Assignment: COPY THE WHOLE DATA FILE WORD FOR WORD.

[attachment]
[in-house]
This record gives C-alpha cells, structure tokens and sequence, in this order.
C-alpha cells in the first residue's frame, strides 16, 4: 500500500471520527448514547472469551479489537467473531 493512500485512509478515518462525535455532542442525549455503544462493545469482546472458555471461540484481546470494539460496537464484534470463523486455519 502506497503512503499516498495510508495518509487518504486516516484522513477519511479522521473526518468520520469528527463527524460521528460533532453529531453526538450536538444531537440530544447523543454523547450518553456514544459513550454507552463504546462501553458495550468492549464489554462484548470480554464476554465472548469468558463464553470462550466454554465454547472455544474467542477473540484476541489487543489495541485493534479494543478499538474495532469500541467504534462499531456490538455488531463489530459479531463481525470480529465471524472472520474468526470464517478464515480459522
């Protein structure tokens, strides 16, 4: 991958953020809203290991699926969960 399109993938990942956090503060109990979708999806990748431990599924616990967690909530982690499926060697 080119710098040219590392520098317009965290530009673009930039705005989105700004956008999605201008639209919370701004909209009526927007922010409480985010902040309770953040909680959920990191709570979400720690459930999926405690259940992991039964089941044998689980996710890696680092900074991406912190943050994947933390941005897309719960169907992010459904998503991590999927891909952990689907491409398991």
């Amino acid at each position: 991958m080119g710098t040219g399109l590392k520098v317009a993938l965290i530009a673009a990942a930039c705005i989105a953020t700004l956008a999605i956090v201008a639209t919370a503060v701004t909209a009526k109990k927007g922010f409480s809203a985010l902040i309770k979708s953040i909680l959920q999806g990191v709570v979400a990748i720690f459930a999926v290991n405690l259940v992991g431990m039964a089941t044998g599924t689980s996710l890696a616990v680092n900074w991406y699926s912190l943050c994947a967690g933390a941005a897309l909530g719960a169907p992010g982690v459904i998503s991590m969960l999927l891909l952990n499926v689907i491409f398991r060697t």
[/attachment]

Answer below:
[in-house]
This record gives C-alpha cells, structure tokens and sequence, in this order.
C-alpha cells in the first residue's frame, strides 16, 4: 500500500471520527448514547472469551479489537467473531 493512500485512509478515518462525535455532542442525549455503544462493545469482546472458555471461540484481546470494539460496537464484534470463523486455519 502506497503512503499516498495510508495518509487518504486516516484522513477519511479522521473526518468520520469528527463527524460521528460533532453529531453526538450536538444531537440530544447523543454523547450518553456514544459513550454507552463504546462501553458495550468492549464489554462484548470480554464476554465472548469468558463464553470462550466454554465454547472455544474467542477473540484476541489487543489495541485493534479494543478499538474495532469500541467504534462499531456490538455488531463489530459479531463481525470480529465471524472472520474468526470464517478464515480459522
């Protein structure tokens, strides 16, 4: 991958953020809203290991699926969960 399109993938990942956090503060109990979708999806990748431990599924616990967690909530982690499926060697 080119710098040219590392520098317009965290530009673009930039705005989105700004956008999605201008639209919370701004909209009526927007922010409480985010902040309770953040909680959920990191709570979400720690459930999926405690259940992991039964089941044998689980996710890696680092900074991406912190943050994947933390941005897309719960169907992010459904998503991590999927891909952990689907491409398991």
């Amino acid at each position: 991958m080119g710098t040219g399109l590392k520098v317009a993938l965290i530009a673009a990942a930039c705005i989105a953020t700004l956008a999605i956090v201008a639209t919370a503060v701004t909209a009526k109990k927007g922010f409480s809203a985010l902040i309770k979708s953040i909680l959920q999806g990191v709570v979400a990748i720690f459930a999926v290991n405690l259940v992991g431990m039964a089941t044998g599924t689980s996710l890696a616990v680092n900074w991406y699926s912190l943050c994947a967690g933390a941005a897309l909530g719960a169907p992010g982690v459904i998503s991590m969960l999927l891909l952990n499926v689907i491409f398991r060697t």